Ask Away

Clueless in the kitchen, stress management

Graphic+created+by+Savannah+Reeves

Graphic created by Savannah Reeves

Q: I’m a bit embarrassed but I feel like a lot of other people are in my shoes too. I never learned how to cook. I mean, nothing. I had to look up how to make rice and even then it was terrible. Are there some places or some good videos to learn basics?

A: For some people cooking comes naturally and almost seems like common sense knowledge to have, but for tons of others the kitchen is a place where they feel absolutely clueless. Thankfully, cooking is a skill you can acquire and become better at, not something you need to be born with.

 

Also, I consider myself to be a pretty good cook and even I still haven’t quite managed to cook rice perfectly; it’s always either crunchy and tad bit burnt or I add too much water so it has a mushy porridge consistency. Either way it’s usually a bit gross.

A good place to start is picking a couple meals that are both college friendly and nearly impossible to mess up. I’m talking about frozen pizza, mac and cheese and salad as some examples. It’s fairly easy to start there and dress them up. Once you master that you can move on to more complicated dishes.

For these examples try sauteing your favorite veggies in a bit of olive oil and adding them to your mac and cheese/pasta dishes or throwing them on top of your cheap cheese frozen pizza before you pop it in the oven. You can get creative with salads by starting with your basic bed of lettuce, adding some seasoned protein of your choice, pecans or almond slivers and a fruit (depending on what’s in season). It’s super easy to throw together and it looks like you put in a lot more effort than you did.

As far as a few more insights go, check out this link: http://www.thekitchn.com/11-things-we-wish-we-had-known-about-cooking-in-college-208283.

Under the tab “How To” there’s a variety of mini lessons on cooking basics and techniques to explore.

To hit some of the basics like how to cook rice perfectly (SOS) and how to chop an onion, Gordon Ramsey covers them in this seven minute video that’s worth taking a study break to check out. https://www.youtube.com/watch?v=ZJy1ajvMU1k

This article series from Bon Appetit is also a great go-to because it breaks down the basics for various levels of resources and abilities you have as a “chef.” http://www.bonappetit.com/test-kitchen/primers/article/college-cooking-no-kitchen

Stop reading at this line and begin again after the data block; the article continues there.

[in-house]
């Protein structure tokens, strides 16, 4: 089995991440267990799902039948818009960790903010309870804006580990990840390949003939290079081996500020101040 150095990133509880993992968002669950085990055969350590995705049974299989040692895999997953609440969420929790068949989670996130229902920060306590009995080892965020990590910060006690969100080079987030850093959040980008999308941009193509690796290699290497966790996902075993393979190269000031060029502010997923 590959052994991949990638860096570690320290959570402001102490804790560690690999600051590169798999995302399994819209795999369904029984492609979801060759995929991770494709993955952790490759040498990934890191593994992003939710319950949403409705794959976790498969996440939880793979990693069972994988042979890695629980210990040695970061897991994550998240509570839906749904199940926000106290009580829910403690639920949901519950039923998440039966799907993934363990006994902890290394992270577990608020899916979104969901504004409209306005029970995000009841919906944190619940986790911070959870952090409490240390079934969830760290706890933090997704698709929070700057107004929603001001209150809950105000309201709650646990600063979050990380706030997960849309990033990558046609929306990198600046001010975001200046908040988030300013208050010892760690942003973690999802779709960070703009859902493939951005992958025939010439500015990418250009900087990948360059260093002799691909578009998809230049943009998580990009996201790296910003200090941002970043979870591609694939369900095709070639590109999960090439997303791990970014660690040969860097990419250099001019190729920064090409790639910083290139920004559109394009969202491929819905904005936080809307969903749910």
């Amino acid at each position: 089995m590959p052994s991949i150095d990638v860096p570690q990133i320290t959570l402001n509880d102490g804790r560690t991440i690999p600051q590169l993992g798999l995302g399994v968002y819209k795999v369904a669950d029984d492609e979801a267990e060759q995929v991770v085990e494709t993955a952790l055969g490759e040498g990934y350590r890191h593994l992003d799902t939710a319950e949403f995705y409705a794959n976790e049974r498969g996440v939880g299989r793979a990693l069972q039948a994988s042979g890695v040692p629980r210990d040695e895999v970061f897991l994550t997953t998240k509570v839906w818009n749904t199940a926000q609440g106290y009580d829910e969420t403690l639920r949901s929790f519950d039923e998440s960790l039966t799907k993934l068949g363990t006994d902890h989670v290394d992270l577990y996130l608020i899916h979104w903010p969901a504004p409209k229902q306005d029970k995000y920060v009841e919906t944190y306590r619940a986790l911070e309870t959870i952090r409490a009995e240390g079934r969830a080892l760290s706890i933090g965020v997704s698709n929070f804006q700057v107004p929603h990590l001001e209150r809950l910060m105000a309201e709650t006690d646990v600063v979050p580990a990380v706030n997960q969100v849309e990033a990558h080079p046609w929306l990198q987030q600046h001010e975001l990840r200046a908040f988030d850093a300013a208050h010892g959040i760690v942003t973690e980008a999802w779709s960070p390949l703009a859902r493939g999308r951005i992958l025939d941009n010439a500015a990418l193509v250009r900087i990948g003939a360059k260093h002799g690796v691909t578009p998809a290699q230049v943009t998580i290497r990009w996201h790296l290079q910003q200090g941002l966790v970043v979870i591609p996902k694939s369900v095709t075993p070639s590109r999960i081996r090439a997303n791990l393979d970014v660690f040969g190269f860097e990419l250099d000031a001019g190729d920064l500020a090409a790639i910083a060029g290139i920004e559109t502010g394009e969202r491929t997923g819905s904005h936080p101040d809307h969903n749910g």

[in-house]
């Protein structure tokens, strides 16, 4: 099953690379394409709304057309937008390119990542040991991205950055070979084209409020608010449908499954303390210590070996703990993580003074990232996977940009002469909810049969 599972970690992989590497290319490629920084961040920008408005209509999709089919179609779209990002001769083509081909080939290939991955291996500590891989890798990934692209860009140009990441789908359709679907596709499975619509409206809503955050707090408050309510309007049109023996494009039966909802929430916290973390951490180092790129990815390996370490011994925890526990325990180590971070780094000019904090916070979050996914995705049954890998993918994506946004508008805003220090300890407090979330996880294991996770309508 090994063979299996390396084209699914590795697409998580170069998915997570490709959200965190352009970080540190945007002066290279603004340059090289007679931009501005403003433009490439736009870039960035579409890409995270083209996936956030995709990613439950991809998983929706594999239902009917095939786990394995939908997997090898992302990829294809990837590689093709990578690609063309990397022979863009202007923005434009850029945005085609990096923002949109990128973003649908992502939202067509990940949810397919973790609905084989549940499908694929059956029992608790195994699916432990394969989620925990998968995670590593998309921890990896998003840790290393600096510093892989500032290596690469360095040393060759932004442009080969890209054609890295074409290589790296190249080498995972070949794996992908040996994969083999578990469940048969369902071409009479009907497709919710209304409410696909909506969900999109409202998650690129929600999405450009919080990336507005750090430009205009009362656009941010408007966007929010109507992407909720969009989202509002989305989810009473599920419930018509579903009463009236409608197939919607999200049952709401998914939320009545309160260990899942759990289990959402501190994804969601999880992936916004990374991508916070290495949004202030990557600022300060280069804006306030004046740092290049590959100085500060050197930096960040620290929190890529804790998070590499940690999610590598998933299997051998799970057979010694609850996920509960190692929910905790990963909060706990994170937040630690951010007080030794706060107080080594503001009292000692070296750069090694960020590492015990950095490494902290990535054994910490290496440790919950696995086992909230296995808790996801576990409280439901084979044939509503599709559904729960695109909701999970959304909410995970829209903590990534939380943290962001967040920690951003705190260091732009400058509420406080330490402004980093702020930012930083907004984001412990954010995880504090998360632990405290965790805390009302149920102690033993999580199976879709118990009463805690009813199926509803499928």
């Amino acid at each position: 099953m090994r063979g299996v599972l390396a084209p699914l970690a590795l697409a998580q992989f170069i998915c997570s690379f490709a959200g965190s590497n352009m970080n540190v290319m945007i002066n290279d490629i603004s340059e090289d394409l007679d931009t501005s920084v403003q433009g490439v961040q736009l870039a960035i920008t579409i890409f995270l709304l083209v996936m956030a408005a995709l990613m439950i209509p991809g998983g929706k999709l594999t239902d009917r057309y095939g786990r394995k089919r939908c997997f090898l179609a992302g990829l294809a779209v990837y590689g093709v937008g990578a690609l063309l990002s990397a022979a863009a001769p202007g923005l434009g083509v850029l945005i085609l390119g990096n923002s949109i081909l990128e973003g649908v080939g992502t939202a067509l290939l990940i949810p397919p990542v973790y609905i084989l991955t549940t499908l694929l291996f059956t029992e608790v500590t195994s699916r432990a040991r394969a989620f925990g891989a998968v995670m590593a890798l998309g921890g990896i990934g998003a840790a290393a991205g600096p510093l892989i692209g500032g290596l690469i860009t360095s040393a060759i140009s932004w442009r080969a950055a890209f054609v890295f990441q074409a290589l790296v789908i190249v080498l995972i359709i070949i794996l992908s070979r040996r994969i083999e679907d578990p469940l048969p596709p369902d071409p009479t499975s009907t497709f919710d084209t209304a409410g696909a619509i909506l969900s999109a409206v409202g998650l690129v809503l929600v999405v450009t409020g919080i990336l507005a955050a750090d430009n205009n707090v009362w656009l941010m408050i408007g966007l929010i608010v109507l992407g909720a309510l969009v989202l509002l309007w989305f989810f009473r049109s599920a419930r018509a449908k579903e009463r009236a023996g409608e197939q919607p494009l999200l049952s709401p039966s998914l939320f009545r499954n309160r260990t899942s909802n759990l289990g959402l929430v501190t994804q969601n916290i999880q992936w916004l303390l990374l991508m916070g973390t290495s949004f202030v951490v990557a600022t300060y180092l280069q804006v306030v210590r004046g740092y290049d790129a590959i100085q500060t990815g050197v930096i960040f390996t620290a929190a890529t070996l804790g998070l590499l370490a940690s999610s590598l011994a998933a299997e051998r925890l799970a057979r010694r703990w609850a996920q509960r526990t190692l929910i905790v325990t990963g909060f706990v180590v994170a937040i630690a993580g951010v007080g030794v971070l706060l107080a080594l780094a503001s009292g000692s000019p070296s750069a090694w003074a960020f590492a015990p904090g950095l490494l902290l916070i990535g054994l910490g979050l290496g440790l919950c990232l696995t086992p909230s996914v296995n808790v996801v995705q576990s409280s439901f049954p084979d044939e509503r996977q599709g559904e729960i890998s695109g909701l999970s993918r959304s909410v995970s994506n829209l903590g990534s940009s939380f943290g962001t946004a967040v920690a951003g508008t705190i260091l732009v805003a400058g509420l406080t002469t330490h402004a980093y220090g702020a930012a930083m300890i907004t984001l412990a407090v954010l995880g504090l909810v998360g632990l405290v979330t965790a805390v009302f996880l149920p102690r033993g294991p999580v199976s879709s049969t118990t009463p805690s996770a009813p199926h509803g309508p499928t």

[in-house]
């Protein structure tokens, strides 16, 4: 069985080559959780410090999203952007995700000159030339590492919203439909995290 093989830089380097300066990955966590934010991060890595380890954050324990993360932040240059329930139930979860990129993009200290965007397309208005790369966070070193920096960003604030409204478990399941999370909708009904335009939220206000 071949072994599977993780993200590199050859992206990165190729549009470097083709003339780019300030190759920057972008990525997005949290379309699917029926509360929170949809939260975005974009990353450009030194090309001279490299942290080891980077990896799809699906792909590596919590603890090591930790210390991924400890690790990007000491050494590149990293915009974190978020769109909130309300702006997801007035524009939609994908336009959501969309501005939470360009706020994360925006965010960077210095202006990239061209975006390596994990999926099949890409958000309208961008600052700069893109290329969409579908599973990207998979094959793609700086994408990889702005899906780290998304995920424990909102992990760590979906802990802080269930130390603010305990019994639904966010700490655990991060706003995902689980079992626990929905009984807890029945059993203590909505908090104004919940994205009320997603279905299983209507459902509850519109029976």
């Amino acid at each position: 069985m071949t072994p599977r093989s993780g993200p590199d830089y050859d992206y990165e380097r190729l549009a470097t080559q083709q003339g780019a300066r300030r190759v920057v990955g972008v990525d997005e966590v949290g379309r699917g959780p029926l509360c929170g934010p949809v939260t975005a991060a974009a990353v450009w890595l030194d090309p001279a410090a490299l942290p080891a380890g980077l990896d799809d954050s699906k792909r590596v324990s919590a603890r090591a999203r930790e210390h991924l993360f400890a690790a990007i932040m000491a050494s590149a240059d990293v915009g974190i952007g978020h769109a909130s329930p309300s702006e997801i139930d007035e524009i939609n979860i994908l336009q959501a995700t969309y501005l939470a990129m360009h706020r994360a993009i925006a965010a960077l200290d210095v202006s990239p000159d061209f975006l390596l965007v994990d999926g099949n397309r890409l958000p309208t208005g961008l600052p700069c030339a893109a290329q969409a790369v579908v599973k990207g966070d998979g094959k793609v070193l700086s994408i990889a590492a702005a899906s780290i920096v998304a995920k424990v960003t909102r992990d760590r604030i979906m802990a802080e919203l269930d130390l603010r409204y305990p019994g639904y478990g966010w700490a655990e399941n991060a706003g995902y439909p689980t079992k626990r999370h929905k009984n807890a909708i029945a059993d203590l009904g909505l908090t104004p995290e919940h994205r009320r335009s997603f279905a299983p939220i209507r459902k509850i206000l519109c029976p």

Lastly, don’t be afraid to experiment! The old saying of trial and error applies here. Test out flavor combinations and if they work — great, and if not, then you try again.

 

Q: What are good things to do when you are feeling stressed or overwhelmed?

A: Since this is fairly open ended I’m going to throw out a list of general tips that should apply to most situations:

 

— Plan 5-10 minutes each day specifically to sit and relax. Make sure this time is dedicated to putting all the stuff you have to worry about aside in order to genuinely relax. Close your eyes if you have to or perhaps spend it watching a funny YouTube video.

Listen to your favorite song. Sometimes a quick jam session is just what you need to boost your mood, chill out and take a mini-life pause.

— If you have an overwhelming number of things on your to-do list start by checking just one of them off. It might even be something little like making your bed or tidying the living room but this way you’ll feel accomplished and can hopefully get the ball rolling to tackle the rest of your items.

YOGA. This might sound cliché, but yoga/meditation can be a life-saver when it comes to managing stress. If you have no yoga experience that’s fine because all you need to know is Child’s Pose. https://www.youtube.com/watch?v=V22xxybieHk Take a quick peek at this video for instructions. It’s perfect for calming oneself down and giving your spine a much-needed stretch.

Exercise. This works for many of my friends who like to burn off energy and clear their head. Go for a quick run if you’re busy or take the time to sweat it out for a longer period if you need to. Getting your blood pumping and focusing on a task other than whatever is stressing you out can be a big help in clearing your head and feeling better physically, which usually means you feel a bit better mentally.

Put it in perspective. This helps me when I’m feeling particularly overwhelmed and don’t know where to start. I tell myself that, worst case scenario I don’t complete (insert overwhelming task here) it won’t actually be the end of the world. Everyone makes mistakes, life goes on, you are still a good human if you slip up a bit.

If the stress is becoming continual or you feel like you can’t get a handle on it using any of the above techniques or idea of your own, it might be worth checking out Counseling Services (Call 836-5521 -or- Stop in the office: 2122 Old Library) or a local counseling service to find tips that works specifically for you or to unload to someone who’s going to take the time to listen to you and help you.

Keep submitting and I’ll keep answering!

Sincerely,

H